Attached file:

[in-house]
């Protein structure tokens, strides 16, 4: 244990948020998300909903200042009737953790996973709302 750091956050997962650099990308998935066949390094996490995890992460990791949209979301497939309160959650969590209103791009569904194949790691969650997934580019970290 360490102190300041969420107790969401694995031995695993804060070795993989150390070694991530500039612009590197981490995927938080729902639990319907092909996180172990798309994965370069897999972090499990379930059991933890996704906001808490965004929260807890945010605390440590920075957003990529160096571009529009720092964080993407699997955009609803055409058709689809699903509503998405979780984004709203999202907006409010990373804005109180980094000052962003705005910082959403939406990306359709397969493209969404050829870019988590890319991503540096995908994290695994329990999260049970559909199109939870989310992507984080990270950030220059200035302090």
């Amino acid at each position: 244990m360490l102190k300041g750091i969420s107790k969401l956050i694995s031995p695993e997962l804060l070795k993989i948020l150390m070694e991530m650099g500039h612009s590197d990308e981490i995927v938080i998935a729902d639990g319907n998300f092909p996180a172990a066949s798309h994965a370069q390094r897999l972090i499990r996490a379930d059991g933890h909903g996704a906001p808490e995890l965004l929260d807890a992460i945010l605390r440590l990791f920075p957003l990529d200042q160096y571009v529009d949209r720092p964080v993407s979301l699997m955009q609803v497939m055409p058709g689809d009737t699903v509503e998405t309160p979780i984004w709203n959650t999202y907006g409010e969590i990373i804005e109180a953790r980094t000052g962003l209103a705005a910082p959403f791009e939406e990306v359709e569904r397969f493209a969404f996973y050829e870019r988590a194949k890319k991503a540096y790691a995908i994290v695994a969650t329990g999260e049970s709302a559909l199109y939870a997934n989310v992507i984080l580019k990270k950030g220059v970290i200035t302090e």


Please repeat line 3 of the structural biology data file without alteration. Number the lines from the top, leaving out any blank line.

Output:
């Amino acid at each position: 244990m360490l102190k300041g750091i969420s107790k969401l956050i694995s031995p695993e997962l804060l070795k993989i948020l150390m070694e991530m650099g500039h612009s590197d990308e981490i995927v938080i998935a729902d639990g319907n998300f092909p996180a172990a066949s798309h994965a370069q390094r897999l972090i499990r996490a379930d059991g933890h909903g996704a906001p808490e995890l965004l929260d807890a992460i945010l605390r440590l990791f920075p957003l990529d200042q160096y571009v529009d949209r720092p964080v993407s979301l699997m955009q609803v497939m055409p058709g689809d009737t699903v509503e998405t309160p979780i984004w709203n959650t999202y907006g409010e969590i990373i804005e109180a953790r980094t000052g962003l209103a705005a910082p959403f791009e939406e990306v359709e569904r397969f493209a969404f996973y050829e870019r988590a194949k890319k991503a540096y790691a995908i994290v695994a969650t329990g999260e049970s709302a559909l199109y939870a997934n989310v992507i984080l580019k990270k950030g220059v970290i200035t302090e």